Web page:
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Wolfram: Pipelines will boost the economy

Gary Wolfram

As one of his first actions, President Donald Trump signed orders that would allow movement forward on two major infrastructure projects that had been stalled by the Obama administration. Although all the particulars are not yet in place, a path now exits for the completion of the Keystone XL and Dakota pipelines.

The Keystone pipeline is crucial to moving oil from Canada’s oil sands to refineries in the Gulf Coast. And the Dakota pipeline will carry oil from North Dakota oil fields to a hub connecting various pipelines in Illinois.

Energy is an important part of any economy, and pipelines serve as the transportation network for oil and natural gas. A recent study by the Manhattan Institute has shown that pipelines are substantially safer than rail or truck for transporting oil or natural gas. As the study notes, one is more likely to be struck by lightning than be killed in a pipeline incident. The Fraser Institute in a 2015 study found that rail transportation, when compared to pipelines, is over 4.5 times more likely to experience such an incident.

Pipeline transport is also much cheaper than on-land transportation. A train consisting of 84 cars will carry 60,000 barrels of oil. By contrast, a pipeline like the Keystone XL would transport 700,000 barrels of oil per day. That means it would take about 1,000 train cars to transport as much oil in a day as a pipeline. While there are fixed costs associated with a pipeline, the net cost is substantially lower.

Reliable and inexpensive energy is a key to any advanced economy. The Keystone and Dakota pipelines will serve to improve energy reliability, while reducing costs. It’s easy to forget that there are critically important uses for oil and gas that usually aren’t part of the discussion. For example, oil and gas are raw materials used in many pharmaceuticals, including antiseptics, antibiotics and the coating in time-release pills.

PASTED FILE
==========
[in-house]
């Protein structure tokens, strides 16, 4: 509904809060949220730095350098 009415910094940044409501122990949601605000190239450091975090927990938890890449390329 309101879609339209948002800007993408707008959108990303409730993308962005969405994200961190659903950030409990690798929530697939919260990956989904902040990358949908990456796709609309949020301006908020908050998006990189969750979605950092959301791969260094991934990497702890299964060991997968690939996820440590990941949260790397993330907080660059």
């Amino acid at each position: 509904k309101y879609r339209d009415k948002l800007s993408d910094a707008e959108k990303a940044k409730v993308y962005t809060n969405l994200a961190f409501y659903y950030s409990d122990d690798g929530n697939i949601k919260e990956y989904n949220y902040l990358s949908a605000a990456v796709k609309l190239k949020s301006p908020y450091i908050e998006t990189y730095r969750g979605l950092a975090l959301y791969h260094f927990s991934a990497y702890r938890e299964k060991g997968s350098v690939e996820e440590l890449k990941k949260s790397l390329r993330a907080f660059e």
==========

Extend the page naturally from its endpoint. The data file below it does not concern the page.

In addition to the economic advantages of lowered energy costs, construction of these pipelines will result in thousands of construction jobs. It is estimated that the Keystone project alone will add 40,000 jobs, ranging from construction workers to those employed in the manufacture of the materials used to construct the pipeline. The Dakota pipeline is estimated to generate 12,000 jobs directly and indirectly.

While it is true that a substantial number of these jobs will last only during the construction period, this is true of any project.

And the benefits derived from individual construction projects add up.

There is also the fact that, as with any transportation project, such as a highway or light rail, the pipelines will have to traverse land and perhaps water. This is true, for example, of the interstate highway system. One aspect of oil and gas pipelines is that much of it lies underground, and therefore the land above can be used for other purposes. This is not to say there are no costs to construction of a pipeline, but rather that the benefits outweigh the costs.

There are indeed environmental concerns. But these have been taken into account. Both pipelines have met extensive study and regulation. Is it possible there will be a spill? Yes, but there is a much lower probability of a spill than problems that would ensue if there were an alternative means of transport.

Trump’s willingness to proceed with the Keystone XL and Dakota pipelines will be a boost to our economy and provide us with a safer and cleaner way of developing our nation’s energy sources.

Gary Wolfram is the William Simon Professor of Economics and Public Policy at Hillsdale College.